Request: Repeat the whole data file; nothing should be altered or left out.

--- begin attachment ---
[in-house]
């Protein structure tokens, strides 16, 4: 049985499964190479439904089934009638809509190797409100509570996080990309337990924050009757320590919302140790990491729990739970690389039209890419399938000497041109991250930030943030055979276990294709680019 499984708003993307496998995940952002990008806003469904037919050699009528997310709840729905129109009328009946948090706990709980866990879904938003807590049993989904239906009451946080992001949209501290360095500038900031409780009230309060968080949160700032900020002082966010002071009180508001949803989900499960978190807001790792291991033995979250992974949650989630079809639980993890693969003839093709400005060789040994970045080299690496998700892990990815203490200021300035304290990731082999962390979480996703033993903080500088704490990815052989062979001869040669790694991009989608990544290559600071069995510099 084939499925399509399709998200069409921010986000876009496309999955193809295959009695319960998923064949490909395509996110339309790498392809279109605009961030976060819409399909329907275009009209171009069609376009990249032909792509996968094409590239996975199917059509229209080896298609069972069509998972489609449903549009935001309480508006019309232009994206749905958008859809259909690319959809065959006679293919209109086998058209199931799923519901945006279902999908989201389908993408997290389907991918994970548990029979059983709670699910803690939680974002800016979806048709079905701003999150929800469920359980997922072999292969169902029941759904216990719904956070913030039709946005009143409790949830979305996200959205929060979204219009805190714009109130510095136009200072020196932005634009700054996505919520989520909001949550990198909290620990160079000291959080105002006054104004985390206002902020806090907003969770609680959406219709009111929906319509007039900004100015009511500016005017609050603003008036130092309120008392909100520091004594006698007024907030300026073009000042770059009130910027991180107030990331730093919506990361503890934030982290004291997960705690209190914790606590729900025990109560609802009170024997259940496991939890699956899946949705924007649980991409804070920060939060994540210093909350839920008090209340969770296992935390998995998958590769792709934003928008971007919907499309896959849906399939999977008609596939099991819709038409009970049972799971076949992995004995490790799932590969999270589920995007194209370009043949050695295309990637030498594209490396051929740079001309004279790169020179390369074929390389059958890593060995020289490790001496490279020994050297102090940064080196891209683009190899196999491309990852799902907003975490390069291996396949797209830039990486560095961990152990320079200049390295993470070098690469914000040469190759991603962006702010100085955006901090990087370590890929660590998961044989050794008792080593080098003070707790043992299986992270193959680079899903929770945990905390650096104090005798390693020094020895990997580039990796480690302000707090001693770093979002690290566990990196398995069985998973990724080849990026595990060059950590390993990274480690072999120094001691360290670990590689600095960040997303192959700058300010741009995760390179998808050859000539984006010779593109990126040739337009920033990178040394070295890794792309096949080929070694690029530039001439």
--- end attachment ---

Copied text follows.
[in-house]
């Protein structure tokens, strides 16, 4: 049985499964190479439904089934009638809509190797409100509570996080990309337990924050009757320590919302140790990491729990739970690389039209890419399938000497041109991250930030943030055979276990294709680019 499984708003993307496998995940952002990008806003469904037919050699009528997310709840729905129109009328009946948090706990709980866990879904938003807590049993989904239906009451946080992001949209501290360095500038900031409780009230309060968080949160700032900020002082966010002071009180508001949803989900499960978190807001790792291991033995979250992974949650989630079809639980993890693969003839093709400005060789040994970045080299690496998700892990990815203490200021300035304290990731082999962390979480996703033993903080500088704490990815052989062979001869040669790694991009989608990544290559600071069995510099 084939499925399509399709998200069409921010986000876009496309999955193809295959009695319960998923064949490909395509996110339309790498392809279109605009961030976060819409399909329907275009009209171009069609376009990249032909792509996968094409590239996975199917059509229209080896298609069972069509998972489609449903549009935001309480508006019309232009994206749905958008859809259909690319959809065959006679293919209109086998058209199931799923519901945006279902999908989201389908993408997290389907991918994970548990029979059983709670699910803690939680974002800016979806048709079905701003999150929800469920359980997922072999292969169902029941759904216990719904956070913030039709946005009143409790949830979305996200959205929060979204219009805190714009109130510095136009200072020196932005634009700054996505919520989520909001949550990198909290620990160079000291959080105002006054104004985390206002902020806090907003969770609680959406219709009111929906319509007039900004100015009511500016005017609050603003008036130092309120008392909100520091004594006698007024907030300026073009000042770059009130910027991180107030990331730093919506990361503890934030982290004291997960705690209190914790606590729900025990109560609802009170024997259940496991939890699956899946949705924007649980991409804070920060939060994540210093909350839920008090209340969770296992935390998995998958590769792709934003928008971007919907499309896959849906399939999977008609596939099991819709038409009970049972799971076949992995004995490790799932590969999270589920995007194209370009043949050695295309990637030498594209490396051929740079001309004279790169020179390369074929390389059958890593060995020289490790001496490279020994050297102090940064080196891209683009190899196999491309990852799902907003975490390069291996396949797209830039990486560095961990152990320079200049390295993470070098690469914000040469190759991603962006702010100085955006901090990087370590890929660590998961044989050794008792080593080098003070707790043992299986992270193959680079899903929770945990905390650096104090005798390693020094020895990997580039990796480690302000707090001693770093979002690290566990990196398995069985998973990724080849990026595990060059950590390993990274480690072999120094001691360290670990590689600095960040997303192959700058300010741009995760390179998808050859000539984006010779593109990126040739337009920033990178040394070295890794792309096949080929070694690029530039001439």